Hi all! It’s Dakota! If you celebrate Christmas, I hope you had a great one! If you celebrate Chanukah, you are STILL celebrating!
I would like to thank EVERY FURRY who sent me a holiday card via snail mail!! Mom and I feel bad because this year we couldn’t send them to everyone, so we just sent them to those that we received cards from. Hopefully next year, we can send to everyone and participate in the gift exchange too!
Your adorable and beautiful cards mean the world to us!! We are posting them here, sorry that this didn’t come out great.
Cody and I were practically tied in the number of cards we received via snail mail…both of us got around 30!! Mom and Dad? We won’t talk about them BOL!
Thank you so much dear furiends!!
We love our cards!
Barks and licks and love,
Now, granted, they have won nearly every game by the skin of their teeth, but a win is a win, right?
Dakota, Cody and I watched the game all warm and cozy at home on Sunday, while Dad braved the elements to go and watch the game in the equally warm (it is a domed stadium), but far less cozy confines of Ford Field.
We wish the Lions much luck for the remainder of the regular season and hope to see them in the Playoffs!
FROM THE NATIONAL ARCHIVES: George Washington’s Birthday is celebrated as a federal holiday on the third Monday in February. It is one of eleven permanent holidays established by Congress.
Federal holidays apply only to the federal government and the District of Columbia; Congress has never declared a national holiday binding in all states and each state decides its own legal holidays.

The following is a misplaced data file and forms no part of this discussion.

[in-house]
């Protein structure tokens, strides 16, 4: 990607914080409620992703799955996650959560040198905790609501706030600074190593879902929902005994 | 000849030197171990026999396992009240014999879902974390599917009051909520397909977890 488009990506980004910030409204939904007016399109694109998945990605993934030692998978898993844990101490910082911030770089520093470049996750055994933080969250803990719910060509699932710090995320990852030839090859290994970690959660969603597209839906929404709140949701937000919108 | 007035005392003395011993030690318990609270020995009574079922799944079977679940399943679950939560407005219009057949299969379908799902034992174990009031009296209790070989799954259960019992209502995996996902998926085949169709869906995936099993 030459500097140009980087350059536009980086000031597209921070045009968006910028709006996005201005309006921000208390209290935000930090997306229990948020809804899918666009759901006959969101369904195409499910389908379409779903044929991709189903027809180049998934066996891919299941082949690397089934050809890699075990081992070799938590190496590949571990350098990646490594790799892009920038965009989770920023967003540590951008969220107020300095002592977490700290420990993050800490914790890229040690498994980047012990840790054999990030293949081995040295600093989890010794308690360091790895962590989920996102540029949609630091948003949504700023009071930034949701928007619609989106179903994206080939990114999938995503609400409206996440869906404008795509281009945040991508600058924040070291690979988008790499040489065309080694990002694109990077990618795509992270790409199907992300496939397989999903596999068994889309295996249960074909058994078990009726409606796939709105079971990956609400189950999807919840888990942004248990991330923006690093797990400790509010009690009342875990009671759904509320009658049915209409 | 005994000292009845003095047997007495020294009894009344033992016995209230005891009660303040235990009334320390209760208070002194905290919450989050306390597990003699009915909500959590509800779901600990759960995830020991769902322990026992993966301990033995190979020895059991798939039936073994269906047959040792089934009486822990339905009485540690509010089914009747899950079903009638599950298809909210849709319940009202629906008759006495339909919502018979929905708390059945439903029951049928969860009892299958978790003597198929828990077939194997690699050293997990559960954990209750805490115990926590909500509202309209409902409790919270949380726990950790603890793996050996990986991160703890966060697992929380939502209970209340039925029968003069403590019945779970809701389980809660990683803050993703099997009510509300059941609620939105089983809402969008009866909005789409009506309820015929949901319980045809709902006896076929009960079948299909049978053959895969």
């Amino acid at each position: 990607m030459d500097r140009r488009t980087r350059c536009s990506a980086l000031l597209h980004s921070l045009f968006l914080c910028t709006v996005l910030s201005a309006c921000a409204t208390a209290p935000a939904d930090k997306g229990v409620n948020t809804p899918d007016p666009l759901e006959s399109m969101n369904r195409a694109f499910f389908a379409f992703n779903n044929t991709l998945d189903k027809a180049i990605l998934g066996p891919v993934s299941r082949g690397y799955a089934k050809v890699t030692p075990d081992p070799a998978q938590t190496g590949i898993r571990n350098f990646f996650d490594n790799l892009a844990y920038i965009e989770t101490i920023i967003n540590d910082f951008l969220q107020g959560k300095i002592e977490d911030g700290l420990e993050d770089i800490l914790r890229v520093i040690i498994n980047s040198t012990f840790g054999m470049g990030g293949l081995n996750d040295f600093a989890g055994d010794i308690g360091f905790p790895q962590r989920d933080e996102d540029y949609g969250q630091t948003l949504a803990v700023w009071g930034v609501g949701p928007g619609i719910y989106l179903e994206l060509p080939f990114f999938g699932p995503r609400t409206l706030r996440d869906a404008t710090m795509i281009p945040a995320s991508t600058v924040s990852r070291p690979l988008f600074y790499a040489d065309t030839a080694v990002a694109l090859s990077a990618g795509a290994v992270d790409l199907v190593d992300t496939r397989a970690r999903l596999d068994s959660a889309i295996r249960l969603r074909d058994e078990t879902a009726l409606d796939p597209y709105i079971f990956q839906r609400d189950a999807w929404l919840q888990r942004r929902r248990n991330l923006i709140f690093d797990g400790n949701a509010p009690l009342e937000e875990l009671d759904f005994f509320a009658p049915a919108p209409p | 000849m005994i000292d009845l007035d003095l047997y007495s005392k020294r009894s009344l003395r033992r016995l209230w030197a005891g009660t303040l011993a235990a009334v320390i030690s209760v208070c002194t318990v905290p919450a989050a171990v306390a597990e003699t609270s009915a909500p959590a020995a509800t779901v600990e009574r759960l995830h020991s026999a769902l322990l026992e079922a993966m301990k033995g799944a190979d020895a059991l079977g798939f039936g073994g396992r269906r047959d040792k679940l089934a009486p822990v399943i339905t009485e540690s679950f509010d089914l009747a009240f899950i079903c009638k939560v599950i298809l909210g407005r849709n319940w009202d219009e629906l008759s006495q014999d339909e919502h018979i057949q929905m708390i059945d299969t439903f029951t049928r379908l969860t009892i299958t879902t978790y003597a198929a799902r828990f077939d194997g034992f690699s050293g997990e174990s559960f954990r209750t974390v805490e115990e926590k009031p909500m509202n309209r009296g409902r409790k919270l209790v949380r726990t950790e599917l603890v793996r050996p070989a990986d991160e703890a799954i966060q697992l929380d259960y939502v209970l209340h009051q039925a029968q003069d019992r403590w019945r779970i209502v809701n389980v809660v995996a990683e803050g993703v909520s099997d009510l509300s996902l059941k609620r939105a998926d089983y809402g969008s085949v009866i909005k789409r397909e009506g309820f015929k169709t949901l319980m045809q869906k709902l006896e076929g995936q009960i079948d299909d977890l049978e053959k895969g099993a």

George Washington was born in Virginia on February 11, 1731, according to the then-used Julian calendar. In 1752, however, Britain and all its colonies adopted the Gregorian calendar which moved Washington’s birthday a year and 11 days to February 22, 1732.
Americans celebrated Washington’s Birthday long before Congress declared it a federal holiday. The centennial of his birth prompted festivities nationally and Congress established a Joint Committee to arrange for the occasion.
At the recommendation of the Committee, chaired by Henry Clay of the Senate and Philemon Thomas of the House, Congress adjourned on February 22, 1832 out of respect for Washington’s memory and in commemoration of his birth.
Washington’s Birthday was celebrated on February 22nd until well into the 20th Century. However, in 1968 Congress passed the Monday Holiday Law to “provide uniform annual observances of certain legal public holidays on Mondays.” By creating more 3-day weekends, Congress hoped to “bring substantial benefits to both the spiritual and economic life of the Nation.”
One of the provisions of this act changed the observance of Washington’s Birthday from February 22nd to the third Monday in February. Ironically, this guaranteed that the holiday would never be celebrated on Washington’s actual birthday, as the third Monday in February cannot fall any later than February 21.
Contrary to popular belief, neither Congress nor the President has ever stipulated that the name of the holiday observed as Washington’s Birthday be changed to “President’s Day.”